Mandela Effect: What is it and why does it happen?

Large portions of a population can have inaccurate memories of the same event – what's going on here?
Interesting Engineering
Mona Lisa painting on an easel
Mona Lisa - was she smiling?

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The monkey in the popular animated American series Curious George has been a subject of debate worldwide – many believe the monkey has a tail; however, it actually does not. 

Those who believed the monkey had a tail say they saw him with a dangling tail hanging from trees. Tails are distinctive characteristics of monkeys, so it is understandable why many people would have assumed this particular monkey did as well. 

This incident is an example of the Mandela Effect and proof that human memory can sometimes be fickle. 

According to Medical News Today, "Memories are not always precise recordings of events." Our memories can be influenced by time, context, and other people's opinions and memories. According to a study from the journal of Psychological Science, 76% of study participants made at least one error when asked to recall information from their memories.

What is the Mandela Effect? 

When numerous individuals have inaccurate memories of the same event, this is known as the Mandela effect. 

It is a phenomenon where a major portion of the populace misremembers an important event or has a recollection of an event that didn't actually happen. The Mandela Effect can be regarded as an instance of collective false memory.

Origins of the Mandela Effect

The term "Mandela Effect" was coined by Fiona Broome, an author and paranormal researcher.

In 2009, Broome shared a false memory at a conference of the tragic death in prison of the former South African president Nelson Mandela in the 1980s. 

Mandela Effect: What is it and why does it happen?
Nelson Mandela

Surprisingly, many other attendees also believed Nelson Mandela had died in prison, whereas he had not.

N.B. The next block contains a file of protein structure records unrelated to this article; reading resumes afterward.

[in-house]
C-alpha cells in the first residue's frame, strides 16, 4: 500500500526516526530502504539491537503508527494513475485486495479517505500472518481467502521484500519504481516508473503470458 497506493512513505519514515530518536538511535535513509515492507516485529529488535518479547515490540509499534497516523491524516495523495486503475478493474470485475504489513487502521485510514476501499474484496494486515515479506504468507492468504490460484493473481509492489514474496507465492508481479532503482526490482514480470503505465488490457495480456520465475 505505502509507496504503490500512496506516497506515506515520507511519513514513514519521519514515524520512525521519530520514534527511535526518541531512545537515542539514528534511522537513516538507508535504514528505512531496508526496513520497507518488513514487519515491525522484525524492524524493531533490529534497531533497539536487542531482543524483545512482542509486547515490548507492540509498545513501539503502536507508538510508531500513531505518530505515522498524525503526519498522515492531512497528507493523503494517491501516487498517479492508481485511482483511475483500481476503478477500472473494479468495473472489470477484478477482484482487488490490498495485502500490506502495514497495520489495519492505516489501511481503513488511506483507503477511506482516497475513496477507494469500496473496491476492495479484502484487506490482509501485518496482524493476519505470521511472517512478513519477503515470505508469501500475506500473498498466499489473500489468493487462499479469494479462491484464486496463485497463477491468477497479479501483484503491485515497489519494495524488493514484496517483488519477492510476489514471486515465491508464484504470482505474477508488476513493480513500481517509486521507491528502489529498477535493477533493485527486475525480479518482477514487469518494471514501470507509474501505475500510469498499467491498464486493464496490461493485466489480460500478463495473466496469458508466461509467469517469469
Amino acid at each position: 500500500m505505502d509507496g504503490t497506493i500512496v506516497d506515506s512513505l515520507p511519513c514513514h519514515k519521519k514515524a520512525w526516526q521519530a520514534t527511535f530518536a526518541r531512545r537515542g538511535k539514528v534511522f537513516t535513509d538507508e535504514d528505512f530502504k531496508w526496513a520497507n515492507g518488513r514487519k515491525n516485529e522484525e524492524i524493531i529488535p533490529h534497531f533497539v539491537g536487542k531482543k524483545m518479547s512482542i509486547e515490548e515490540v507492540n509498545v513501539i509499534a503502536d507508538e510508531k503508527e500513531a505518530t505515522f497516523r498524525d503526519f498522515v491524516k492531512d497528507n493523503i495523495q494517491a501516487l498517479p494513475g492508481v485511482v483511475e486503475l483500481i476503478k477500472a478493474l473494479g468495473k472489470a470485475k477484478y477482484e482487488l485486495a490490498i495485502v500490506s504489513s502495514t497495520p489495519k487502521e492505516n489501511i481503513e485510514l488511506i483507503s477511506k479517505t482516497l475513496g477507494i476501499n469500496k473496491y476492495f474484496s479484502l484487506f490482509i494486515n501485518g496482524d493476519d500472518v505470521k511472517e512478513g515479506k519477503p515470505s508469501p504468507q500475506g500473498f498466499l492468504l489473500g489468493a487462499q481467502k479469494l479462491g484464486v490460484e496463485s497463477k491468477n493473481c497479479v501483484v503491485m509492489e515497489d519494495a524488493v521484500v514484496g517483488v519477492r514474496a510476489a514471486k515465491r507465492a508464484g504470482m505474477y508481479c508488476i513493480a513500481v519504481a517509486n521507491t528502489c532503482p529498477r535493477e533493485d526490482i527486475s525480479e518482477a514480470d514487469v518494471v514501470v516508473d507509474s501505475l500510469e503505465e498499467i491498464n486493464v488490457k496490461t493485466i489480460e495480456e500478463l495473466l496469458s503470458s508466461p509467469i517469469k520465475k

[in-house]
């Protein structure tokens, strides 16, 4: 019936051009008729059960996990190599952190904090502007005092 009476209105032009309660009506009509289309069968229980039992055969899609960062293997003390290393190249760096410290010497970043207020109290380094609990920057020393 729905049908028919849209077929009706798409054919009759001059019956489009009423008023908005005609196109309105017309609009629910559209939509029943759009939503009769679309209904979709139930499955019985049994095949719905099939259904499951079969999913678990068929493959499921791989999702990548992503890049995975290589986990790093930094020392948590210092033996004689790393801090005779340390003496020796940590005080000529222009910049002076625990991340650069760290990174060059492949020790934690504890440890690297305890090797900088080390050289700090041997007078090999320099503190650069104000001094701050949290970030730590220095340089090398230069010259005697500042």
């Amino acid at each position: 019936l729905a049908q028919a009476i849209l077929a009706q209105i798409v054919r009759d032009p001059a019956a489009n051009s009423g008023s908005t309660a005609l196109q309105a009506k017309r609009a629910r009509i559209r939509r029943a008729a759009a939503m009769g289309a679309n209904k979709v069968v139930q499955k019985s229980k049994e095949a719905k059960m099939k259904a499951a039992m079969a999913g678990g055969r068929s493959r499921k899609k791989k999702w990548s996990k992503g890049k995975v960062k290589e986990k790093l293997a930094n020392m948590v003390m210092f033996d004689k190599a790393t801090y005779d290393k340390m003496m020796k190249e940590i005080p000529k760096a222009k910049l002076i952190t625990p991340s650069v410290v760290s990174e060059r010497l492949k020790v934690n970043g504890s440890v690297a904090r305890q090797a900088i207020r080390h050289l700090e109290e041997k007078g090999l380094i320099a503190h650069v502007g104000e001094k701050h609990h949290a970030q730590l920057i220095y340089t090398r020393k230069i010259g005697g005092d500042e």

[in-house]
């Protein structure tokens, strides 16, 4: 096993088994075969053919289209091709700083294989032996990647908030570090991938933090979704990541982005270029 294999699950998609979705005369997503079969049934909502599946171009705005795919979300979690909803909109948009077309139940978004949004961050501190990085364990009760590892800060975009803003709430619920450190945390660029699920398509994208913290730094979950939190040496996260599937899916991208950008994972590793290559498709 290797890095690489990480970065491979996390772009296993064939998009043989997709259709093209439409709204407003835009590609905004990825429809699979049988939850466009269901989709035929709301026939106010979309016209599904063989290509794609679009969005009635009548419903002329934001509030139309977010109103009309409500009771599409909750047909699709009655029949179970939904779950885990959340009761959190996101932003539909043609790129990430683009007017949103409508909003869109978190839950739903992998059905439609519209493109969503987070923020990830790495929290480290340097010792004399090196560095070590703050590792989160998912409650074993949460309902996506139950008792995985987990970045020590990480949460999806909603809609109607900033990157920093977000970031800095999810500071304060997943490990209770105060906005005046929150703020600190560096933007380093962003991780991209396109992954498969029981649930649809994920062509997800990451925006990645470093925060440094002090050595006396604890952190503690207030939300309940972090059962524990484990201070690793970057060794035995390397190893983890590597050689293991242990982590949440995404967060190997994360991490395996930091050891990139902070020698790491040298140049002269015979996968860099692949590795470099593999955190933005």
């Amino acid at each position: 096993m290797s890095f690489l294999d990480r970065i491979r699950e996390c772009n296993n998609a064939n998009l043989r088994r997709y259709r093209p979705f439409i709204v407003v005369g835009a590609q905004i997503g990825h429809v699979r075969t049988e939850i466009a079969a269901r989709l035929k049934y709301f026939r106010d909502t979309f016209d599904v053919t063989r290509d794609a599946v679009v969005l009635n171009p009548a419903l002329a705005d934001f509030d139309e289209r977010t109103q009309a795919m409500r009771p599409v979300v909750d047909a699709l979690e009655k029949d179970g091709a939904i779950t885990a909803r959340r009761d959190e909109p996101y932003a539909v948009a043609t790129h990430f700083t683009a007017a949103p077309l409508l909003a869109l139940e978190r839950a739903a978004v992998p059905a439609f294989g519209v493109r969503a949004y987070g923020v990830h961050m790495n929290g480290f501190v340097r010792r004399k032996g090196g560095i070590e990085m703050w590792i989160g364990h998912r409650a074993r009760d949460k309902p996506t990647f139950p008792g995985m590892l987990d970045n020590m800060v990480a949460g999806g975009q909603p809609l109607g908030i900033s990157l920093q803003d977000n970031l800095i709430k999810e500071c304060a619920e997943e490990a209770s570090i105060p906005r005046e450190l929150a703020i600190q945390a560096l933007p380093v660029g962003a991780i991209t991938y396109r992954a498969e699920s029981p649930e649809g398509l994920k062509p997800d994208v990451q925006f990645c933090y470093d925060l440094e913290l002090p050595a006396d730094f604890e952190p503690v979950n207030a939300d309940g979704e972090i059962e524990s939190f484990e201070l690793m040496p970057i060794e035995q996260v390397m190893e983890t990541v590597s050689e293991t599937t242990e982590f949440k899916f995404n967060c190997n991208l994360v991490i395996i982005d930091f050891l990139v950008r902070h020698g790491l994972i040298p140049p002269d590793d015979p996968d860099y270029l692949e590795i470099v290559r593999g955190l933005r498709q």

Some at the conference discussed seeing the news coverage of his death and even memories of his widow giving a speech about his death. 

This incident shocked Fiona Broome, who wondered why so many people, including her, could remember so many details of an event that never happened. Later, Broome started a website where she talked about her experience and similar instances of the Mandela Effect – explaining the phenomenon. 

Explanations for the Mandela Effect: Is it multiverse or neuroscience?

There have been several explanations relating to the Mandela Effect. While some, like Brome, attribute the occurrence to the multiverse theory of quantum mechanics, others believe it is related to neuroscience. 

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According to Fiona Broome, her's and the other's experiences are accurate and occurred because they had lived in a parallel reality with a different timeline that accidentally collided with this current one. The theory of Many-Universes Interpretation (MWI) of quantum mechanics holds that multiple worlds coexist at the same time and place as our own.

Neuropsychologist Aaron Bonner-Jackson of Cleveland Clinic claims the Mandela Effect may result from our brains fabricating false memories. He further explained that memories can be reconstructed, so our memories are not accurate representations of reality. 

Mandela Effect: What is it and why does it happen?
Neurons and Microglia

When we have problems recalling details or facts about an event, we might fill in the blanks with the information presented to us or based on our emotional or personal bias. As a result, memories can be influenced by preconceived notions, perceptions, expectations, or other people's opinions.